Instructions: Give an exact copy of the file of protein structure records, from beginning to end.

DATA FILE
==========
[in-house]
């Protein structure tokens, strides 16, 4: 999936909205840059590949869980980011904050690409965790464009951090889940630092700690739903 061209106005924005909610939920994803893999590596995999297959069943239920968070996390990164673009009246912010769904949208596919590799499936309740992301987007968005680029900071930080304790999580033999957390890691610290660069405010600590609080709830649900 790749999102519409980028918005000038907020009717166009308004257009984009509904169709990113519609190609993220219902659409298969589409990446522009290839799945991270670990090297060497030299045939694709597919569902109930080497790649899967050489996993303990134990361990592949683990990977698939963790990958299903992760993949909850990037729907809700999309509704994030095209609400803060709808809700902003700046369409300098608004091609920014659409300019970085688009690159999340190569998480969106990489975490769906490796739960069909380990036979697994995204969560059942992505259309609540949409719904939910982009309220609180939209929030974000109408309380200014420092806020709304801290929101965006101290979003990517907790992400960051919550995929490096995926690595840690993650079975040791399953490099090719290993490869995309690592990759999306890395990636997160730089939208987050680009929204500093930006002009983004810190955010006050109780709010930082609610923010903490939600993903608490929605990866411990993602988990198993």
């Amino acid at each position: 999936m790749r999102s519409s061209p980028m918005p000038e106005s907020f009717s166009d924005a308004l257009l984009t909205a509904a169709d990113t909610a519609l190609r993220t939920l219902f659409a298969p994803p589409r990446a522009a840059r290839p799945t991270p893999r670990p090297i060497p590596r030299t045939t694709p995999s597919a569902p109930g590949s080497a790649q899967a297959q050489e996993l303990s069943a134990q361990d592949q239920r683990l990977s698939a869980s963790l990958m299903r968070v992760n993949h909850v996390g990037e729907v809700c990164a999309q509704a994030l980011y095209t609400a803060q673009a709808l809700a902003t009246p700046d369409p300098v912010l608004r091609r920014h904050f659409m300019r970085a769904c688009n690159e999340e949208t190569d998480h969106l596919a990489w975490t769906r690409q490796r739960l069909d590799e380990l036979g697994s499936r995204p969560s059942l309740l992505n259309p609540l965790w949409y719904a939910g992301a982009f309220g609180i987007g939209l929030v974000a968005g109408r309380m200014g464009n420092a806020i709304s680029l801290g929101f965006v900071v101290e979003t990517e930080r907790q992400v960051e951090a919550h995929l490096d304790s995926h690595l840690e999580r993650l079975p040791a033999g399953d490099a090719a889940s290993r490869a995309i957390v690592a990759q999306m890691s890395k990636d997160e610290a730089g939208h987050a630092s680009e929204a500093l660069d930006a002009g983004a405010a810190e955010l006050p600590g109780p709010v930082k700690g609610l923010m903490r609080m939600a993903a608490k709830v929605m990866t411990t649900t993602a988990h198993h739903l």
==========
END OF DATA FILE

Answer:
[in-house]
């Protein structure tokens, strides 16, 4: 999936909205840059590949869980980011904050690409965790464009951090889940630092700690739903 061209106005924005909610939920994803893999590596995999297959069943239920968070996390990164673009009246912010769904949208596919590799499936309740992301987007968005680029900071930080304790999580033999957390890691610290660069405010600590609080709830649900 790749999102519409980028918005000038907020009717166009308004257009984009509904169709990113519609190609993220219902659409298969589409990446522009290839799945991270670990090297060497030299045939694709597919569902109930080497790649899967050489996993303990134990361990592949683990990977698939963790990958299903992760993949909850990037729907809700999309509704994030095209609400803060709808809700902003700046369409300098608004091609920014659409300019970085688009690159999340190569998480969106990489975490769906490796739960069909380990036979697994995204969560059942992505259309609540949409719904939910982009309220609180939209929030974000109408309380200014420092806020709304801290929101965006101290979003990517907790992400960051919550995929490096995926690595840690993650079975040791399953490099090719290993490869995309690592990759999306890395990636997160730089939208987050680009929204500093930006002009983004810190955010006050109780709010930082609610923010903490939600993903608490929605990866411990993602988990198993």
């Amino acid at each position: 999936m790749r999102s519409s061209p980028m918005p000038e106005s907020f009717s166009d924005a308004l257009l984009t909205a509904a169709d990113t909610a519609l190609r993220t939920l219902f659409a298969p994803p589409r990446a522009a840059r290839p799945t991270p893999r670990p090297i060497p590596r030299t045939t694709p995999s597919a569902p109930g590949s080497a790649q899967a297959q050489e996993l303990s069943a134990q361990d592949q239920r683990l990977s698939a869980s963790l990958m299903r968070v992760n993949h909850v996390g990037e729907v809700c990164a999309q509704a994030l980011y095209t609400a803060q673009a709808l809700a902003t009246p700046d369409p300098v912010l608004r091609r920014h904050f659409m300019r970085a769904c688009n690159e999340e949208t190569d998480h969106l596919a990489w975490t769906r690409q490796r739960l069909d590799e380990l036979g697994s499936r995204p969560s059942l309740l992505n259309p609540l965790w949409y719904a939910g992301a982009f309220g609180i987007g939209l929030v974000a968005g109408r309380m200014g464009n420092a806020i709304s680029l801290g929101f965006v900071v101290e979003t990517e930080r907790q992400v960051e951090a919550h995929l490096d304790s995926h690595l840690e999580r993650l079975p040791a033999g399953d490099a090719a889940s290993r490869a995309i957390v690592a990759q999306m890691s890395k990636d997160e610290a730089g939208h987050a630092s680009e929204a500093l660069d930006a002009g983004a405010a810190e955010l006050p600590g109780p709010v930082k700690g609610l923010m903490r609080m939600a993903a608490k709830v929605m990866t411990t649900t993602a988990h198993h739903l």